There's a custom Strong on the Serotta/Paceline forums that uses a similar concept. With disc brakes and the right frame clearances, you really could have one frame fill multiple roles.

  7. #7
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    I currently am doing this. I sold my other bikes and just have a LHT. I only use one set of wheels. I have taken it everywhere-road, dirt, gravel, easy single track. But have to say after 3 years of just one bike, I am seriously looking at buying a troll or ogre. I would like the extra offroad capability.

    After doing it I say unless space and budget says otherwise, it is ok to have multiple bikes.

  8. #8
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    Multiple bikes is much easier than swapping wheels. But if I had to pick one, I'd go with the Crosscheck. The LHT is too sluggish and has less ground clearance if you take it off road. The LHT is awesome when fully loaded, but the Crosscheck can handle a full touring load well enough.

  9. #9
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    Lht

    I now have my LHT 700c and it's my only bike and I ride it wherever I want. I have had a crosscheck and a 26"LHT. I always think I want another bike and I know you have/had some wonderful bikes. I vote for LHT.

  10. #10
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    I have a 26" LHT and a SS CC. If I had to just have one it would probably be the LHT. I also have a steel road bike that is kind of like a Pacer I guess and while I could shoehorn the CC into the function of either of the others, I wouldn't like it as much as the others for those functions.

  11. #11
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    I own a 700c LHT right now, and I think that if I had to answer this, it would be 26" Disc Trucker.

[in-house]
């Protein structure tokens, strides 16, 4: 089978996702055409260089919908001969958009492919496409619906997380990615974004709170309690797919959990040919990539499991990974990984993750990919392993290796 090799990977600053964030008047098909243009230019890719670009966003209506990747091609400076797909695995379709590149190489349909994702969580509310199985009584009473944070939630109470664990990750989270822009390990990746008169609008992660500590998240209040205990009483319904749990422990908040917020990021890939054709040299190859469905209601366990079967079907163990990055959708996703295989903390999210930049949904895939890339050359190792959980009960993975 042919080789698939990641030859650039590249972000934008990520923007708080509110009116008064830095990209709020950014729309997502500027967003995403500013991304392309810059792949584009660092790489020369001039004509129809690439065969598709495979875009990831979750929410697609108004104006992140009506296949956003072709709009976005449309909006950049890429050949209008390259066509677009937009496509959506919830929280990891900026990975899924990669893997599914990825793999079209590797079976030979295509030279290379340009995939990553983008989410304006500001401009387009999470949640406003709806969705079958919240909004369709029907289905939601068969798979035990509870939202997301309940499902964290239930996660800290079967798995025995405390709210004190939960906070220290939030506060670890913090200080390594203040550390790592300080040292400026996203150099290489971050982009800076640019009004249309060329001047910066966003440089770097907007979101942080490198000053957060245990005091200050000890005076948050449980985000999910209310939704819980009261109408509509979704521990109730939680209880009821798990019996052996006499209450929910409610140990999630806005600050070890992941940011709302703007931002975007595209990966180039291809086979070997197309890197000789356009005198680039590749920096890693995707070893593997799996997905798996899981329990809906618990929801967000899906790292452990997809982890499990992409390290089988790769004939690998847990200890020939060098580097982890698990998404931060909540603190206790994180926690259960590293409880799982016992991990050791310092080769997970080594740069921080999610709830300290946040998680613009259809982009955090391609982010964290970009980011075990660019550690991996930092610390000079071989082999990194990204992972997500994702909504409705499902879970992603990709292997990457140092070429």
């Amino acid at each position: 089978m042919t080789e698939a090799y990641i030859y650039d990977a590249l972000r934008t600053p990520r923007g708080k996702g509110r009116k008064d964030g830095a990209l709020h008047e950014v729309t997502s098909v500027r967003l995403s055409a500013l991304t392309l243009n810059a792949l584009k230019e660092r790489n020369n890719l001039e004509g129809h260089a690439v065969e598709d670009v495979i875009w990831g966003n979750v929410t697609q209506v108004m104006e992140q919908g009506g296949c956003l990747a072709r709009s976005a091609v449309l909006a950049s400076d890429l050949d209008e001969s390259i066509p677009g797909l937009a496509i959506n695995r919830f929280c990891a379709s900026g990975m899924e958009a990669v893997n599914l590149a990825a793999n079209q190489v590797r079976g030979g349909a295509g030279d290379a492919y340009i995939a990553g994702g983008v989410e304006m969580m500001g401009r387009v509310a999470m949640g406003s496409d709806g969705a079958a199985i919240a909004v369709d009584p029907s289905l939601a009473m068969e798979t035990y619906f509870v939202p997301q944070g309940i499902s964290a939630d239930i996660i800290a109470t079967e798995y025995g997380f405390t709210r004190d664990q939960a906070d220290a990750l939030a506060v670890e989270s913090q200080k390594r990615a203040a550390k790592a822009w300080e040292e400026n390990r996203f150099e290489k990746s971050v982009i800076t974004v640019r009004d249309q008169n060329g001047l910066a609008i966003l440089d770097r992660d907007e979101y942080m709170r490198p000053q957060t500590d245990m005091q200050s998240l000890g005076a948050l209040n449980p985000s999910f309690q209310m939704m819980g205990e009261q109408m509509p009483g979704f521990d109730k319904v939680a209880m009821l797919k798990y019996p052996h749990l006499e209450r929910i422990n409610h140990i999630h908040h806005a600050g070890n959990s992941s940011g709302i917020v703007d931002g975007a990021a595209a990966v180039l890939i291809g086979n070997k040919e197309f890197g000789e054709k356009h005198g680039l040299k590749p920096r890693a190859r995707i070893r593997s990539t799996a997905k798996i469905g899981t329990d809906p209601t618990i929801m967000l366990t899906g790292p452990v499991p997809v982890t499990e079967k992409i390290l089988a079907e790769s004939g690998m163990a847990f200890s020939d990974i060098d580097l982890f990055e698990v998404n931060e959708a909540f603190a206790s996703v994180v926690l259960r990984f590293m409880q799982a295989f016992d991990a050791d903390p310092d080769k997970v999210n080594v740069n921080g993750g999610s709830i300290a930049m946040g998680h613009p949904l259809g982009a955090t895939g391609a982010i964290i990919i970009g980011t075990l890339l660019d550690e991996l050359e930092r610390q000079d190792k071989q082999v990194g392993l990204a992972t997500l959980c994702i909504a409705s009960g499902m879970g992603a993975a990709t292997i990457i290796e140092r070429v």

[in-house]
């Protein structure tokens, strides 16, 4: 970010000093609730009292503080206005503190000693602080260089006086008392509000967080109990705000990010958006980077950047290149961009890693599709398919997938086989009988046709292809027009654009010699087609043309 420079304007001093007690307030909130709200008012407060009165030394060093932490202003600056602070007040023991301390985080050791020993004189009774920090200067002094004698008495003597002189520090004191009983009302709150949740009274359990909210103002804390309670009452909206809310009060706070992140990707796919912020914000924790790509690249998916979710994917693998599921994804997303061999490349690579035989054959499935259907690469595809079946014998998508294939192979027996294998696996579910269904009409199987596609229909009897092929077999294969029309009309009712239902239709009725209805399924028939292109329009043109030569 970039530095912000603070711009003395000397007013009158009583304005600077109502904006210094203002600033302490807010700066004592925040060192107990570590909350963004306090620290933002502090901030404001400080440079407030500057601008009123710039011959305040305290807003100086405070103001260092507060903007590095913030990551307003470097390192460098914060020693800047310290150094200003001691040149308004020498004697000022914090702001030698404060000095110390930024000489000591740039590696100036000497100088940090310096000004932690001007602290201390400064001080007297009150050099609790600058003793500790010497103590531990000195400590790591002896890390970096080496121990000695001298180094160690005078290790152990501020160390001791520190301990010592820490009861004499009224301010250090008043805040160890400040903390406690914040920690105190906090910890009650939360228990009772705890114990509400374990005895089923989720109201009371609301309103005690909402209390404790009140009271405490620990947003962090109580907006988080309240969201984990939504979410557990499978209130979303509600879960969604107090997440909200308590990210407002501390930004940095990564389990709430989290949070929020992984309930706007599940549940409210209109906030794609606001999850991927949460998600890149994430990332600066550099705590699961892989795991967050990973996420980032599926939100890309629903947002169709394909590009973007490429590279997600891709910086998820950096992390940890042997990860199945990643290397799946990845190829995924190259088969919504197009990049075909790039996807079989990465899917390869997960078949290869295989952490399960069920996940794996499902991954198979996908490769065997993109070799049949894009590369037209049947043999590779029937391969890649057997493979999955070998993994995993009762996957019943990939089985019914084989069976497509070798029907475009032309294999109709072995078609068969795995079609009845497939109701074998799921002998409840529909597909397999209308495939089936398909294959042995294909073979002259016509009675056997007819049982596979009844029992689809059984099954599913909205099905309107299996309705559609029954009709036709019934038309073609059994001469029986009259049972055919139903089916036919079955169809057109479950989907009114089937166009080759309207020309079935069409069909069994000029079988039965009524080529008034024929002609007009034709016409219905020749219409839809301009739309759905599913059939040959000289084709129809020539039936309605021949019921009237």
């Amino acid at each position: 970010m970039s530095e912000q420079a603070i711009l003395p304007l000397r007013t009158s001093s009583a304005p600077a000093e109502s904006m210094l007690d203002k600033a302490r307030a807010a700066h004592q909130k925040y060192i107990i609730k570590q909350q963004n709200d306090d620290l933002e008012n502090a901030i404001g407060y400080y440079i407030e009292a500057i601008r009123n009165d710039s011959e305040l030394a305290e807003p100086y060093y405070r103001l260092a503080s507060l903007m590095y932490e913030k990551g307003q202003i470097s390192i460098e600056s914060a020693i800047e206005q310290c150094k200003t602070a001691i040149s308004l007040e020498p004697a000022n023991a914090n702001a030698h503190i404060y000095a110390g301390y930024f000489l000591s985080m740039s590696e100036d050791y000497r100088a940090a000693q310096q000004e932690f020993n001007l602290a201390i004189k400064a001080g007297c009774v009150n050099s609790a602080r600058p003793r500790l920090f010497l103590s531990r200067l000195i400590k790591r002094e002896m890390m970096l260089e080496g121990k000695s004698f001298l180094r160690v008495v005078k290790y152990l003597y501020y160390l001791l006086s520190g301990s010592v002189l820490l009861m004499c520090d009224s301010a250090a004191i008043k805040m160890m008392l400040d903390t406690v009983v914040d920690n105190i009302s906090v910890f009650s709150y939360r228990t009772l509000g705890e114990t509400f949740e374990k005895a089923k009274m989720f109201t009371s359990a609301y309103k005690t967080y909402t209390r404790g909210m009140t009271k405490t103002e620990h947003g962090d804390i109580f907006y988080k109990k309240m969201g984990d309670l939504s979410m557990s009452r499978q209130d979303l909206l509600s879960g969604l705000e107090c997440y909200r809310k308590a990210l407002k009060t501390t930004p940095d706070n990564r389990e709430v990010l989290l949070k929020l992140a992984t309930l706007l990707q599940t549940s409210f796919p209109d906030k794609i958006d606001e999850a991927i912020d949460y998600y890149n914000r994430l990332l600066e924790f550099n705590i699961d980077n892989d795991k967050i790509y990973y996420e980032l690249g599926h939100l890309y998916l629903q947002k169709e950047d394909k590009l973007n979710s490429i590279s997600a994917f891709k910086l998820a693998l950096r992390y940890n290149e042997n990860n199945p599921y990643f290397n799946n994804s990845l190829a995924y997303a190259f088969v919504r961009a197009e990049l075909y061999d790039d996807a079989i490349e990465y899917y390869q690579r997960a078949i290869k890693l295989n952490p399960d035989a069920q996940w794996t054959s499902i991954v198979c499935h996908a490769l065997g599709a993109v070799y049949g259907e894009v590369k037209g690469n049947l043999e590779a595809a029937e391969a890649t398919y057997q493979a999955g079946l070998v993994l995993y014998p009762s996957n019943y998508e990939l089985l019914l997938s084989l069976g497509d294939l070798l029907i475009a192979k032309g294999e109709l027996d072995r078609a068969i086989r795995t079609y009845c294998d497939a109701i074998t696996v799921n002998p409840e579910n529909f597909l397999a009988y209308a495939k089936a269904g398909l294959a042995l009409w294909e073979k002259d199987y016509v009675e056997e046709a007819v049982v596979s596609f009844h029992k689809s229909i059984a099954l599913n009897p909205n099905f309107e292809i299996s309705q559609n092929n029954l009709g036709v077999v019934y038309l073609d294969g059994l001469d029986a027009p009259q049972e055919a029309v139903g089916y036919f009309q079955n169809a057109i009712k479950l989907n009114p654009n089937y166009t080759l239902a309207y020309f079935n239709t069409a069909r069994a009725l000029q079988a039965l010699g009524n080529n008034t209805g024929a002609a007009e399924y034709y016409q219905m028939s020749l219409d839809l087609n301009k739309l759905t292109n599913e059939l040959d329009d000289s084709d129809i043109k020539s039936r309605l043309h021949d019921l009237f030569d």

12. #12
    is turning a big gear
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    Quote Originally Posted by rcnute View Post
    I have a lot of bikes. Every once in awhile I feel like selling them all and having one.
    I always feel like having one more.
    Get it unlocked.

  13. #13
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    What about just an Ogre? Seems like it would fit your criteria, too.

  14. #14
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    I can only afford one bike so the Cross Check is my Transformer.

    Although I REALLY want a SS KM if I can find an extra 1k lying around.

    Last edited by brdpkns; 03-07-2012 at 11:24 AM.

  15. #15
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    Quote Originally Posted by cmlasley View Post
    What about just an Ogre? Seems like it would fit your criteria, too.
    It definitely could, but would have a more mountain bikey / urban assault flavor. Maybe a little on the heavy side for the road and brevet stuff.

  16. #16
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    I vote cross check but I have a lot of bikes!

  17. #17
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    The practical one-bike is hands down the 26" LHT. You can put 2.1" MTB tires on it, load it in any way possible, it uses any parts laying around pretty much and simply won't break.

    But when performance is considered, the CC jumps right back into the game. The shorter stays and more aggressive geo is a lot more inspired of a ride. I think it comes down to that.
    http://www.flickr.com/photos/lostboyscout | www.beerscout.ca
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  18. #18
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    Quote Originally Posted by brdpkns View Post
    I can only afford one bike so the Cross Check is my Transformer.

    Although I REALLY want a SS KM if I can find an extra 1k lying around.

    That pic with the firewood makes me so happy.

    Is it in one of the pic threads, seems familiar? Makes me pine (har har) for some more bike camping trips.

  19. #19